Supo came to with a splitting headache. A cacophony of disjointed voices surrounded him. The cold harmattan wrapped itself tightly around him making his body shiver like a man struck with malaria. He opened his eyes, saw that he was lying on a stretcher and there were police officers moving around the grounds of the Phillips’ mansion.
The last thing he remembered was trying to catch his breath as his partner ran before him into the house. He heard a man behind him order him to drop his weapon. But before he could turn around to confront the man, he was struck on the head with a metallic object and passed out. That was all he remembered.
He touched the spot on his head and winced.
“You are up!” Raymond chuckled. “Welcome back to reality.”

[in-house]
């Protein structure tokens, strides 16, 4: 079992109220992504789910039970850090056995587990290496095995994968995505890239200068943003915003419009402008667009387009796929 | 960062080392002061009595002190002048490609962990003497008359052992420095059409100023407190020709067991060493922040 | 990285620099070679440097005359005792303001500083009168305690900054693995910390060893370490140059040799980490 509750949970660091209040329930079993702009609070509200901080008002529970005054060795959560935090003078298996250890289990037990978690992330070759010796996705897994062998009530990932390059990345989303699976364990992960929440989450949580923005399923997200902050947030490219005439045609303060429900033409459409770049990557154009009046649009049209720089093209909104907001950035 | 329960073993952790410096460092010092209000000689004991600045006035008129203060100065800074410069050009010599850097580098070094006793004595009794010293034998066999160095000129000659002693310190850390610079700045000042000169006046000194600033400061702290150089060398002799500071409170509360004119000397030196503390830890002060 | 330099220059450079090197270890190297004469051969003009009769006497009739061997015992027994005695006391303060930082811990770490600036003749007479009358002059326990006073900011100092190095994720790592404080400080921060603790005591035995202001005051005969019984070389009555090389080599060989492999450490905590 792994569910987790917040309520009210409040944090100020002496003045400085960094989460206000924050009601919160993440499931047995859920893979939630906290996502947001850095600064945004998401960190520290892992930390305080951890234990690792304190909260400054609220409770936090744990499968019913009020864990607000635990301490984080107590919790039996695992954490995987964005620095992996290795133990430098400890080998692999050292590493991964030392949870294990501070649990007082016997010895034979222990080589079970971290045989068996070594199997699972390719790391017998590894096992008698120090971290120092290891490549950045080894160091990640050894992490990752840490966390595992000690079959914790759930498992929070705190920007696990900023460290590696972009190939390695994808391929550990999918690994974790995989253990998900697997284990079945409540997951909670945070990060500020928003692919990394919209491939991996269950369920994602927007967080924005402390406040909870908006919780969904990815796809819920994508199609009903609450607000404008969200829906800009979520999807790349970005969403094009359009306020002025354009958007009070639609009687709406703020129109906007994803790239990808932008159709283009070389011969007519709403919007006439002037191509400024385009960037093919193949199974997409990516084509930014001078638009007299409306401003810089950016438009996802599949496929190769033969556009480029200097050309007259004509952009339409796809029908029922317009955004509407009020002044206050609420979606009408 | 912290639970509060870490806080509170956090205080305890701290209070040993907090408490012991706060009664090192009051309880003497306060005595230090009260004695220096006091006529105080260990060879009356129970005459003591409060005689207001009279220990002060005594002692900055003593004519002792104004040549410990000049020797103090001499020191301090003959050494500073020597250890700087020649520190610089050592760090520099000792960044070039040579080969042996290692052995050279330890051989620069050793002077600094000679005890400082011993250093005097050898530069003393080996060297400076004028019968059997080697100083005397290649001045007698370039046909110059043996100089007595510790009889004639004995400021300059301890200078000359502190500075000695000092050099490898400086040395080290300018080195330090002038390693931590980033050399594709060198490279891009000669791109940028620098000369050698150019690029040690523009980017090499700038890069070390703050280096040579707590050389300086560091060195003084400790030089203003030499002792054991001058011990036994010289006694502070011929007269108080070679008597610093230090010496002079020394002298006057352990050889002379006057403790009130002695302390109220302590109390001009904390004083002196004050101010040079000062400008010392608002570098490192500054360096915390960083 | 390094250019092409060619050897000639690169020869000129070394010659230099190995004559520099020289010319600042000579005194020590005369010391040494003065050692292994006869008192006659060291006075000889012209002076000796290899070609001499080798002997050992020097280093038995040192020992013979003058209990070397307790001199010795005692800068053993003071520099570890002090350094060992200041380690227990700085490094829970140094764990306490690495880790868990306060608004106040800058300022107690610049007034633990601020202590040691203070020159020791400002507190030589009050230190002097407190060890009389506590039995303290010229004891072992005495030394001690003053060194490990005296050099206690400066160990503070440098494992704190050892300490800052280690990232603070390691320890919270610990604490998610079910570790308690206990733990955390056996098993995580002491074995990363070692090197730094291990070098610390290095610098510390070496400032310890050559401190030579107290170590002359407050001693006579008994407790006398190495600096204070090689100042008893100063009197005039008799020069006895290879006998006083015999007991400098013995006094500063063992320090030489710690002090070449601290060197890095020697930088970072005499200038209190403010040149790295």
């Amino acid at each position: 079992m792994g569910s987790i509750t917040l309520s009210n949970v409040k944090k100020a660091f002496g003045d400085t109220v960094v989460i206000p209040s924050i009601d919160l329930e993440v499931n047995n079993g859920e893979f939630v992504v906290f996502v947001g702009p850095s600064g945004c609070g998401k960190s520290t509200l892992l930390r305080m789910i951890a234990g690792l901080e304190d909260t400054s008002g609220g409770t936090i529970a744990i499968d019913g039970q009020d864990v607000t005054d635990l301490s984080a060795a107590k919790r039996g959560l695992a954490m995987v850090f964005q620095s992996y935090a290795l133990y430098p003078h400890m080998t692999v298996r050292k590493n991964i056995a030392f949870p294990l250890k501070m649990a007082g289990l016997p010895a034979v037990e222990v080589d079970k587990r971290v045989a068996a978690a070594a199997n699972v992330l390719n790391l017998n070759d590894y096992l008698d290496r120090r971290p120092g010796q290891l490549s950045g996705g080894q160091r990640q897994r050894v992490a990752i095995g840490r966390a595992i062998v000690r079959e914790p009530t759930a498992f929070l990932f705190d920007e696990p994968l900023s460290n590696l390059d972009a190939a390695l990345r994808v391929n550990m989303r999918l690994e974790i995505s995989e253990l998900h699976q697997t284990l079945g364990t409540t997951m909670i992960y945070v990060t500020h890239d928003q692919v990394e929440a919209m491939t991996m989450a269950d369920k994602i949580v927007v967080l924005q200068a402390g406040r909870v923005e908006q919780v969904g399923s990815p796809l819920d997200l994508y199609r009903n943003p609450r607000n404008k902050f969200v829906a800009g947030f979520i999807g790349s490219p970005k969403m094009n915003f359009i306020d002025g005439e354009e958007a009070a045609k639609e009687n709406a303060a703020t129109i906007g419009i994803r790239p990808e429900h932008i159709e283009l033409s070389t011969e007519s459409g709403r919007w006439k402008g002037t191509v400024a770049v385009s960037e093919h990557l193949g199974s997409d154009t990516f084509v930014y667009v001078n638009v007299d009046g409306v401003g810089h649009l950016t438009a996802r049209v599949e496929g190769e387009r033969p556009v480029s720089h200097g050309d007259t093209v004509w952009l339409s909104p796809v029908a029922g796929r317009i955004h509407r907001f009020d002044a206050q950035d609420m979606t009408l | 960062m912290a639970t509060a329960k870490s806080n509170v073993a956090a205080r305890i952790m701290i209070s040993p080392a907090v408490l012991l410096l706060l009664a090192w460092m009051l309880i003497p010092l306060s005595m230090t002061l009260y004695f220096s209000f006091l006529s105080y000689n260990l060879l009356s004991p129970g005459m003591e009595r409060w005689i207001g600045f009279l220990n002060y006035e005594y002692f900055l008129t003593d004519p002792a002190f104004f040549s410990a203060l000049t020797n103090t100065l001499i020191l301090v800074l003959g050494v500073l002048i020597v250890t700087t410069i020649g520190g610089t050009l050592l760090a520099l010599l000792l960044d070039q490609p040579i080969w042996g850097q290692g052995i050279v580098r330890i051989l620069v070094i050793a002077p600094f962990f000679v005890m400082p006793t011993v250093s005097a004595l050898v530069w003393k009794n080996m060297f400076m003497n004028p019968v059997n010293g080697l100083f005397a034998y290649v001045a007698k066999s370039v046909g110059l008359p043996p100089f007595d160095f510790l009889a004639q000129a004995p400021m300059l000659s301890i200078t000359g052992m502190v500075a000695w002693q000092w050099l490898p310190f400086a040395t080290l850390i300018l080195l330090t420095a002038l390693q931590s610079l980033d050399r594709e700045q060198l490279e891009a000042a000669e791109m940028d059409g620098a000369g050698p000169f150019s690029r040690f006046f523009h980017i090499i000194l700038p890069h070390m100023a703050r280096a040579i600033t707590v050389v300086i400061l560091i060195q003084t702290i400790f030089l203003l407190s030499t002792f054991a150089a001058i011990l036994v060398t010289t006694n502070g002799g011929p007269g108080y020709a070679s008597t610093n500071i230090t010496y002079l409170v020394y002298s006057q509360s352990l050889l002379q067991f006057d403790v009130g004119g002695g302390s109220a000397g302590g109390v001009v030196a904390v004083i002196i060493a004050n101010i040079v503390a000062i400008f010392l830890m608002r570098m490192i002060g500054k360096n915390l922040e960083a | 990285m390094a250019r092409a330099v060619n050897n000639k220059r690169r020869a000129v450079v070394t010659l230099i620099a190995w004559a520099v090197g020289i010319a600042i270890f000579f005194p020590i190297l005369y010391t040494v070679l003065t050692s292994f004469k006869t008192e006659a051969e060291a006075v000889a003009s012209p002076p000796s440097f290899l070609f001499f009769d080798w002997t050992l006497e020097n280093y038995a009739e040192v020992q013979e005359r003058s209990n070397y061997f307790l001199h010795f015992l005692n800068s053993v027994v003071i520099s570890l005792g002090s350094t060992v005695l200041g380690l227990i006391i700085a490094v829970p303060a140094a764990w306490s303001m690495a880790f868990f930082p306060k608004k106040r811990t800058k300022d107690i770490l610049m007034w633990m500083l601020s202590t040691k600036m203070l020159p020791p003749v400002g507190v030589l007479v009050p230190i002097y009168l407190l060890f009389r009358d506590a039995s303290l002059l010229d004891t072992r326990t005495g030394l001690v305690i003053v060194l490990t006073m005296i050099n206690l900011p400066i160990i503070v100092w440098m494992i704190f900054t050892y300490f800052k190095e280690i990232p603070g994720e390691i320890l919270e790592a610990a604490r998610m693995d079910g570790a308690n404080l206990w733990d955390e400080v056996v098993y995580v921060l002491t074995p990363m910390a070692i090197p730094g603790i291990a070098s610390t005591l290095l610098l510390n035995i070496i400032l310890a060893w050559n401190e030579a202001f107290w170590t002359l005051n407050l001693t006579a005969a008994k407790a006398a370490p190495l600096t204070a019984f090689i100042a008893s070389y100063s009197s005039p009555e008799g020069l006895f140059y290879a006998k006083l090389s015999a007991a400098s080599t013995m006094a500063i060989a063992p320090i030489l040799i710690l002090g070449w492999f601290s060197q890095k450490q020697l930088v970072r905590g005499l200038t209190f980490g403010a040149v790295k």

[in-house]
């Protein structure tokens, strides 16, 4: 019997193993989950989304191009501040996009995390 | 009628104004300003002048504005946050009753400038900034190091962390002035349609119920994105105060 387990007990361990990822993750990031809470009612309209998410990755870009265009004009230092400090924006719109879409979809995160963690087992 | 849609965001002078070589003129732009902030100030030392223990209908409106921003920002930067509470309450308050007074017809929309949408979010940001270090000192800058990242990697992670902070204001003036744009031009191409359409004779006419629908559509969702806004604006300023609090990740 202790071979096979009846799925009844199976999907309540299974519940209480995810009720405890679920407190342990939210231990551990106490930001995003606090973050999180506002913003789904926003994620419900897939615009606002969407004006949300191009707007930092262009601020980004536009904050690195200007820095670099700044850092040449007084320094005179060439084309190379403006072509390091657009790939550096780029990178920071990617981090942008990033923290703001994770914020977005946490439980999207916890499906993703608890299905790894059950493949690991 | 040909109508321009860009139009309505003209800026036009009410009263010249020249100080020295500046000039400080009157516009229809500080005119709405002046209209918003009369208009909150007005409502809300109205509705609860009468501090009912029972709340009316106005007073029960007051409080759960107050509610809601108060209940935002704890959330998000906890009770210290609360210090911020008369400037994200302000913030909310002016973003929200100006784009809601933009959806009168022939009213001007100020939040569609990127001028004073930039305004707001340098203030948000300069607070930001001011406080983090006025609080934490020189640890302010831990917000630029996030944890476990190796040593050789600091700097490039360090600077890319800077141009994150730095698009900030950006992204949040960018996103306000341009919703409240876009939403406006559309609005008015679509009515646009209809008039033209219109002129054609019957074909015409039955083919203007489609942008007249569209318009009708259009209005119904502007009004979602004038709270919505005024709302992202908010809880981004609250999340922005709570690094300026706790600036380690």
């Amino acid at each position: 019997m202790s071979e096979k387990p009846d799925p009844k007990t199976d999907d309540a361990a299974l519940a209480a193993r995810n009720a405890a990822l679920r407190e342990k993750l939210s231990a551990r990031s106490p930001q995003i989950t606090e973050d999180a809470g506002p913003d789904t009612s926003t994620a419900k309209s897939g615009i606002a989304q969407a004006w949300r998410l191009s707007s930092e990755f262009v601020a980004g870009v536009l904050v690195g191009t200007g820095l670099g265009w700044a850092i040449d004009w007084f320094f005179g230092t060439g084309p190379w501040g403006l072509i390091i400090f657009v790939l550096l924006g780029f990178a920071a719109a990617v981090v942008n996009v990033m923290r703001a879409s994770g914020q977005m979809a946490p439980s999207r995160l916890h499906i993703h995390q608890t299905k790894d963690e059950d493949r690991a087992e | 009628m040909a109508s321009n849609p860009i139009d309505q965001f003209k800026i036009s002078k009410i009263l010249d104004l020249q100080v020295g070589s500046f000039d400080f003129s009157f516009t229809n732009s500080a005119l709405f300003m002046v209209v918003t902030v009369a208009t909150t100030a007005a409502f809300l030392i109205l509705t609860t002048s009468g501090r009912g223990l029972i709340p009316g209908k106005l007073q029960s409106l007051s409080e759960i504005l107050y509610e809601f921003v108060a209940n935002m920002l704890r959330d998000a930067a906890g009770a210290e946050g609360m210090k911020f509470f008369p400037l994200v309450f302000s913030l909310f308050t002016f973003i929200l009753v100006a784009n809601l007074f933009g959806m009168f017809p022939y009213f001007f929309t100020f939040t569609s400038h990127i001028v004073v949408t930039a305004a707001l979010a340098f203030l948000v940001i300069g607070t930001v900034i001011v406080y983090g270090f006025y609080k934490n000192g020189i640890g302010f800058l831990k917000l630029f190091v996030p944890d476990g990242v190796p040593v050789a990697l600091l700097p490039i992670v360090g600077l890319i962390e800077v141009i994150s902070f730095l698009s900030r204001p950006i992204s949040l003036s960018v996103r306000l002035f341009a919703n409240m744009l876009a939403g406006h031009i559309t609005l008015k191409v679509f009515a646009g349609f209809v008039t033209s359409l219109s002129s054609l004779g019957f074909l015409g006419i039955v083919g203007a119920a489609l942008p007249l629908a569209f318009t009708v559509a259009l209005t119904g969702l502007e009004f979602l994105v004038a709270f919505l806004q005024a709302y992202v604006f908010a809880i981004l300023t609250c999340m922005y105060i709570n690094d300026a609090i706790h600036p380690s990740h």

Supo turned to look at Raymond who was holding two paper cups of coffee and beaming with a huge smile like a man who had just won the lottery. He collected one cup from him and took a sip. The caffeine brought some clarity to his mind and strength back to his weak body.
Raymond filled him in. “I’ve got some good news and some bad news. The good news is that while you were out, I arrested the notorious gangster Sugar,” Raymond said with excitement. “Right now he is in our custody,” he pointed at a police car.
Supo massaged his head. “You did?” He looked at the police activity around him. This was very confusing. “How did you manage to do that?” Supo looked lost.
Raymond was enjoying himself. “It appears you have the instincts to become a great detective.”
“Why do you say so?” Supo asked. Continue reading
En-Route To The Philips’ Residence.